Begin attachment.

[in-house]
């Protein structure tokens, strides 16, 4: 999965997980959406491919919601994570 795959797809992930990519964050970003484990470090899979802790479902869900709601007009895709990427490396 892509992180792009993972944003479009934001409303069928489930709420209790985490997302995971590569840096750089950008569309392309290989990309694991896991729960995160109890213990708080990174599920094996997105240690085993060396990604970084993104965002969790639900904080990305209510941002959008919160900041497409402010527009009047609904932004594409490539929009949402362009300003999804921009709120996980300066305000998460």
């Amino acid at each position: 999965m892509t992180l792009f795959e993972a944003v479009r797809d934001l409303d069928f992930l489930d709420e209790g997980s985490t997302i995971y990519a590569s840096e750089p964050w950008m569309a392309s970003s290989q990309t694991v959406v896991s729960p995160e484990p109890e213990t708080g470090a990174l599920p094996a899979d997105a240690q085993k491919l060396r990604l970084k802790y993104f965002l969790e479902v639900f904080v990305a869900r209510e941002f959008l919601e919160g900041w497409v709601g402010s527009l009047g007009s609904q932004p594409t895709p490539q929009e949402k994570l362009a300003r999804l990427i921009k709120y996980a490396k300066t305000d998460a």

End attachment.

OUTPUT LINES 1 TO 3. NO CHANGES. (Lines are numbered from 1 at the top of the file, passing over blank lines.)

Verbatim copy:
[in-house]
């Protein structure tokens, strides 16, 4: 999965997980959406491919919601994570 795959797809992930990519964050970003484990470090899979802790479902869900709601007009895709990427490396 892509992180792009993972944003479009934001409303069928489930709420209790985490997302995971590569840096750089950008569309392309290989990309694991896991729960995160109890213990708080990174599920094996997105240690085993060396990604970084993104965002969790639900904080990305209510941002959008919160900041497409402010527009009047609904932004594409490539929009949402362009300003999804921009709120996980300066305000998460």
């Amino acid at each position: 999965m892509t992180l792009f795959e993972a944003v479009r797809d934001l409303d069928f992930l489930d709420e209790g997980s985490t997302i995971y990519a590569s840096e750089p964050w950008m569309a392309s970003s290989q990309t694991v959406v896991s729960p995160e484990p109890e213990t708080g470090a990174l599920p094996a899979d997105a240690q085993k491919l060396r990604l970084k802790y993104f965002l969790e479902v639900f904080v990305a869900r209510e941002f959008l919601e919160g900041w497409v709601g402010s527009l009047g007009s609904q932004p594409t895709p490539q929009e949402k994570l362009a300003r999804l990427i921009k709120y996980a490396k300066t305000d998460a």